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Those physicians who argue that the child is merely a small replica of the adult, and that it is only necessary to consider his physical disturbances in that light, will find much cause for revising their opinion in this practical guidebook to methods of physical examination as applied to the child. All the subjective symptoms and the history to which one gives such care in examining the adult are here had at second hand from the mother or some other relative. The technical procedures in which the adult frequently cooperates are carried out on the child sometimes under conditions of great resistance. The conditions of the blood both as to morphology and as to chemistry vary greatly. All apparatus applied directly to the infant is obviously in miniature. These are the considerations underlying Dr. Levinson's contribution. The advice given is direct. All the chapters are fully illustrated, and the methods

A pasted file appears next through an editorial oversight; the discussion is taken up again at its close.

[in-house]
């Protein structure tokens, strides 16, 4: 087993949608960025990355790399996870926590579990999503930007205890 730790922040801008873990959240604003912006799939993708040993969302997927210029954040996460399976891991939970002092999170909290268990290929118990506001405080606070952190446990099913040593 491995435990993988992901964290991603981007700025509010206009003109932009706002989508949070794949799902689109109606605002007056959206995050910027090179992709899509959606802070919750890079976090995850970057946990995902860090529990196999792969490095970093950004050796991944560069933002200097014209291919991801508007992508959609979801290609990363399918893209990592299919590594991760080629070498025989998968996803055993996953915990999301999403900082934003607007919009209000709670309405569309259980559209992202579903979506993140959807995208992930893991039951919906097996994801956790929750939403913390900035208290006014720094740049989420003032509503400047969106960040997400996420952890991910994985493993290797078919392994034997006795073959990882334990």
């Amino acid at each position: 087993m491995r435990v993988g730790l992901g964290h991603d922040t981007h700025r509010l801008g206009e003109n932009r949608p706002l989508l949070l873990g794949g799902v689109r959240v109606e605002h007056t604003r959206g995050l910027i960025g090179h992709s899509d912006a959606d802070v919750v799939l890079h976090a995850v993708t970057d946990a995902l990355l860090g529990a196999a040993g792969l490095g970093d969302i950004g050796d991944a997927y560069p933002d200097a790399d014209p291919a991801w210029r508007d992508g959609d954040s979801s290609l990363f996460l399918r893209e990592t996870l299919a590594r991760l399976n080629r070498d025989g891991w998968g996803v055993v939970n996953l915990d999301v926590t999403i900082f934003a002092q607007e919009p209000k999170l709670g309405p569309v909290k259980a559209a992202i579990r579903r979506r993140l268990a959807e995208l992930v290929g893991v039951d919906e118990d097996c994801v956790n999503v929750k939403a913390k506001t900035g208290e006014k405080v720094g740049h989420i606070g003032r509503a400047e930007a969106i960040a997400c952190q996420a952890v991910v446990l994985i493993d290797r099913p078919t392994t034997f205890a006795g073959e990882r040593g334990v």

Examination of Children by Clinical and Laboratory Methods. JAMA. 1927;88(25):1987. doi:10.1001/jama.1927.02680510045034
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